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Baylor University Gets Exemption From LGBTQ-Related Sexual Harassment Ban

Baylor University Gets Exemption From LGBTQ-Related Sexual Harassment Ban

Baylor University

The conservative Christian school didn't like the expansion of Title IX's sexual harassment regulation to include anti-LGBTQ+ harassment.

The U.S. Department of Education has affirmed the exemption of Baylor University, a conservative Christian school, from certain antidiscrimination requirements after LGBTQ+ students submitted complaints of harassment.

The Religious Exemption Accountability Project filed the complaint with the DOE’s civil rights office in 2021 on behalf of Veronica Bonifacio Penales. Penales, a queer woman who graduated from Baylor in May, said that while she was a student at the school, based in Waco, Texas, she was frequently harassed by fellow students and the university did nothing about it, The Texas Tribune reports.

Sticky notes with anti-LGBTQ+ slurs were left on the door to her dorm room, and students put homophobic posts on social media, she said. She also said Baylor’s policy opposing same-sex relationships forced her to hide her identity. She argued that these actions violated Title IX of the Education Amendments of 1972, a law that bans sex discrimination, including sexual harassment, in educational programs that receive federal funding.

At least three other LGBTQ+ Baylor students have filed complaints as well. These mention Baylor’s denial of an official charter to an LGBTQ+ student group, Gamma Alpha Upsilon, although it did charter another, and “alleged pressure on university media” to avoid covering LGBTQ+ events, according to the Waco Tribune-Herald.

The DOE issued a notice in 2021 that it would consider anti-LGBTQ+ discrimination to be covered under the ban on sex discrimination, but a federal judge has temporarily blocked that interpretation as a lawsuit against it proceeds.

Schools that are religiously affiliated can receive an exemption from Title IX requirements. Baylor has what officials call a “special relationship” with the Baptist General Convention of Texas, part of the conservative Southern Baptist Convention.

In May, Baylor President Linda Livingstone asked the DOE to dismiss complaints by Penales and others on the grounds that the university “affirms the biblical understanding of sexuality as a gift from God,” to the exclusion of same-sex relationships, according to various media reports. Baylor should be exempt from Title IX requirements that go against its beliefs, she said. The DOE sent a response in late July recognizing several religious exemptions, including one from the sexual harassment regulation.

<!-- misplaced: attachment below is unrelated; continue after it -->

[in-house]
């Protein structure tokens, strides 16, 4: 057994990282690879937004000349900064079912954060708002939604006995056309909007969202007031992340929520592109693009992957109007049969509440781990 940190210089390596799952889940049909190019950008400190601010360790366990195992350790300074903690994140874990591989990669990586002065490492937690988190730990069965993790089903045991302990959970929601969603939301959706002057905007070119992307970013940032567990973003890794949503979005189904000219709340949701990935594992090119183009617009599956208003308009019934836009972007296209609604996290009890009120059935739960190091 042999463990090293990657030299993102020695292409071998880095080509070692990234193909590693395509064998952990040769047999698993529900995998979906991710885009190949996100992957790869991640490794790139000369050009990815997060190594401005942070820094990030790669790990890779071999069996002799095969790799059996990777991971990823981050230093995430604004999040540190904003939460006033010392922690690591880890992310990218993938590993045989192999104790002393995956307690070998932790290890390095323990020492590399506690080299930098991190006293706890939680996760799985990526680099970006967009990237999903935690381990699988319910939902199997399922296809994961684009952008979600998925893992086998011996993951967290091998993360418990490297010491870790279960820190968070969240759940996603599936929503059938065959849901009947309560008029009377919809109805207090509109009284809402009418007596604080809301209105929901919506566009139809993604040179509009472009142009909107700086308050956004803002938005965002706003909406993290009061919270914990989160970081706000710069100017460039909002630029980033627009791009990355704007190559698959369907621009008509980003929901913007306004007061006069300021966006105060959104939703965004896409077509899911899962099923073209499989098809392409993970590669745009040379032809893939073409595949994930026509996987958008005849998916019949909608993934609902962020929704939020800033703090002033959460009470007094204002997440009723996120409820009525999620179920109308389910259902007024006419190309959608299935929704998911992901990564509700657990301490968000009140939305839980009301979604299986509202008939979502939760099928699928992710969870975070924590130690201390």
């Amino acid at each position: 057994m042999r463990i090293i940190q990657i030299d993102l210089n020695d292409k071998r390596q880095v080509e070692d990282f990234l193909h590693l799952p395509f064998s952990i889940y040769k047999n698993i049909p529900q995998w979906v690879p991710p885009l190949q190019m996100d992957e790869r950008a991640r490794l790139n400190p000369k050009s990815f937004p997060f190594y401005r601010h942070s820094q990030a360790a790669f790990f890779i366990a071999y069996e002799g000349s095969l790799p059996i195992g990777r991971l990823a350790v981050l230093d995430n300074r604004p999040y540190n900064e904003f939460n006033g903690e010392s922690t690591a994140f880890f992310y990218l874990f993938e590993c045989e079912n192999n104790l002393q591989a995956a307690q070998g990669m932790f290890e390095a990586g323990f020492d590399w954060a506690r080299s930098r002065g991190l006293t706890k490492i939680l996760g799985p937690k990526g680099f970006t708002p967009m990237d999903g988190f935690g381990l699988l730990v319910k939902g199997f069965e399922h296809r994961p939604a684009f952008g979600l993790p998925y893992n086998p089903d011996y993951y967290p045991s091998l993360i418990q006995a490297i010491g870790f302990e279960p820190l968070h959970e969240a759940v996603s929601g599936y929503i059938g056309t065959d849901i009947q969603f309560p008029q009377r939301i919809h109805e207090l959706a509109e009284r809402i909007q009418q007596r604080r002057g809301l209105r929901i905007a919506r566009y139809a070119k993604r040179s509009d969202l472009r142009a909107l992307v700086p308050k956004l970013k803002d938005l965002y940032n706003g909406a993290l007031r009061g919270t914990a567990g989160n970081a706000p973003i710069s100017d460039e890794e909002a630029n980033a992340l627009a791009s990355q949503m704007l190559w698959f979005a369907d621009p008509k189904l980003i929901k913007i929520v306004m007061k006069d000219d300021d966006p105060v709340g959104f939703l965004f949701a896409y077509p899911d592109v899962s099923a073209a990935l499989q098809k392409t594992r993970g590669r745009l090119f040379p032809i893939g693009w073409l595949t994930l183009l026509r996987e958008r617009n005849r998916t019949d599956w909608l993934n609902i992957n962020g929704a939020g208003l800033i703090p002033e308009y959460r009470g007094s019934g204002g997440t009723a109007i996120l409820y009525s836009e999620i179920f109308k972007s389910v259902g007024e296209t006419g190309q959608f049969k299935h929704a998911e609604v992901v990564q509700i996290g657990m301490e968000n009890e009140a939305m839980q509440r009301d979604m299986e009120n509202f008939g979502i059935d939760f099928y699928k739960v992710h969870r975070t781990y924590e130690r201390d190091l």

This is the first time religious exemptions have covered harassment, the Religious Exemption Accountability Project reports. “This unprecedented move makes Baylor unsafe for LGBTQIA+ students and is truly shocking,” Paul Carlos Southwick, the group’s director, said in a press release. “For the first time in Title IX’s history, a federally funded university has been given special permission, by the Biden administration no less, to allow its LGBTQIA+ students to be sexually harassed. Any reasonable person can see that this coddling of religious extremists has gone too far.”

“I am saddened by Baylor’s lack of integrity and accountability to their students,” Penales said in the release. “I know many will not feel safe returning to campus, and rightfully so. If Baylor believes it has a religious liberty right to allow us to be harassed, there truly are no protections left for us.”

The DOE did not make a decision on whether to dismiss Perales’s complaint and others. However, Southwick said dismissal is likely.

Lori Fogleman, Baylor’s assistant vice president of media and public relations, issued a statement to the Waco paper saying that media reports have been misleading about the nature of the exemptions. The university has not received a broad exemption from sexual harassment regulations, she said.

“Instead, Baylor is responding to current considerations by the U.S. Department of Education to move to an expanded definition of sexual harassment, which could infringe on Baylor’s rights under the U.S. Constitution, as well as Title IX, to conduct its affairs in a manner consistent with its religious beliefs,” the statement reads. “Baylor has taken and will continue to take meaningful steps to ensure members of the LGBTQ community are loved, cared for and protected as a part of the Baylor Family. Further, the University remains committed to promoting and maintaining an educational environment in which students can learn and grow in accordance with our Christian mission and our call to love our neighbors as ourselves.”

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